May 26 2016
Dr. Stephanie Carr, Bigelow Laboratory for Ocean Sciences
Methanosaeta, are you my methanogen?
The Adélie Basin, located ~100km off shore of Antarctica’s Wilkes Land Margin, is an anoxic, eutrophic sedimentary environment. During IODP Expedition 318, a 103 m sediment core was collected for microbiological and geochemical studies. Stable carbon isotope analysis of dissolved CO2 indicates an enrichment of δ13C values with depth. This enrichment is indicative of the autotrophic selection of dissolved 12CO2 over 13CO2, which corresponds to increasing methane concentrations suggesting methanogenesis (a maximum of 12.8 mM at 18 meters below sea floor). Surprisingly, previous pyrosequencing of SSU rRNA gene amplicons identified relatively low amounts of known archaea (<7%) and very few sequences from known methanogens (<0.2%). An additional PCR screen for the gene mcrA also failed to recognize the presence of potential methanogens. This unsatisfying dearth of genomic evidence for methanogens precludes a deeper understanding of CH4 cycling in this environment. To better identify the missing methanogenic community of this basin, an integrated approach of metagenomics, single cell genomics, and stable carbon isotope analysis of intact polar lipid techniques was applied to these sediments. Lipid analyses identified isotopically light hydroxyarchaeol and glycerol dialkyl glycerol tetraether (GDGT) phospholipids, both suspected to be of methanogenic origin. Metagenomic analyses identified coding regions for both acetoclastic and autotrophic methanogenesis pathways. The majority of these coding regions were classified to the genus Methanosaeta, a well-known acetoclastic methanogen. This presentation takes a thorough look at the genus Methanosaeta, especially their methanogenic potential and their role in these and other marine subsurface environments.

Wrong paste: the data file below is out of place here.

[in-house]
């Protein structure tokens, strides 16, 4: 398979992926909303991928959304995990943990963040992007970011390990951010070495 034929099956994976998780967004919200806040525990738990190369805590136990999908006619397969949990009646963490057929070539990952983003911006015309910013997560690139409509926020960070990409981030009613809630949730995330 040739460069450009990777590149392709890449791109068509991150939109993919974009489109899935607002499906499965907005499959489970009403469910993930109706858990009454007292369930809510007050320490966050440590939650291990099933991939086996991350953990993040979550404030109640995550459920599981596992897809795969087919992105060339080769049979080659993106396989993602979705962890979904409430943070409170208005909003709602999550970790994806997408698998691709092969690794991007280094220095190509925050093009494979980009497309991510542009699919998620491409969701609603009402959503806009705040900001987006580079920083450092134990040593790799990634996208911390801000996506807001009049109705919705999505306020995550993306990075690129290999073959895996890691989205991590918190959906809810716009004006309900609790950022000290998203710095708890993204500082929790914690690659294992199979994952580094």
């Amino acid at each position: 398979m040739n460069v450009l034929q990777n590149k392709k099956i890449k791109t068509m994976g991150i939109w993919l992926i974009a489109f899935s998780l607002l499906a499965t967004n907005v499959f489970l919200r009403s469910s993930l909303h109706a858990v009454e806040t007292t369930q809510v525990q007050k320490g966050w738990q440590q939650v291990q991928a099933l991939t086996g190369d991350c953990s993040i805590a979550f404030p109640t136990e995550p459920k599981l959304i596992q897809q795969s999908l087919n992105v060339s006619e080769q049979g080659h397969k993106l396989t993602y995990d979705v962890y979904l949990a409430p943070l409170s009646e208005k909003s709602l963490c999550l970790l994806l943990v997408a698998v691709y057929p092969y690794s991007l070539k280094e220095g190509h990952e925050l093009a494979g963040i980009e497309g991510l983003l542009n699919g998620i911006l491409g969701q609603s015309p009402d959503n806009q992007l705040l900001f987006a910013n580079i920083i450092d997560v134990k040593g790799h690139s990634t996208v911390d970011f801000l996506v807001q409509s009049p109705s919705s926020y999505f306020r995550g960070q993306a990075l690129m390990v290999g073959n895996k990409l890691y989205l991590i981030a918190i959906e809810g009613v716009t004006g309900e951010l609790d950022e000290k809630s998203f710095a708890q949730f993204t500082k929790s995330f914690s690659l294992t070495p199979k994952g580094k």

Dr. Stephanie Carr earned her B.S. in Biochemistry from Hartwick College and a Ph.D. in Geochemistry from Colorado School of Mines. Her Ph.D. work, performed with advisor Dr. Kevin Mandernack, focused on carbon cycling in Antarctic marine sediments. She continued at the Colorado School of Mines under the advisement of Dr. John Spear and Dr. Beth Orcutt and was awarded a C-DEBI Postdoctoral Fellowship in 2013 to study the Candidate Phylum Atribacteria using single cell genomic techniques. In 2015 Dr. Carr was awarded a NSF-OCE Postdoctoral fellowship to study potential advantages of motility in subsurface crustal environments. She currently works at the Bigelow Laboratory for Ocean Sciences with Dr. Beth Orcutt.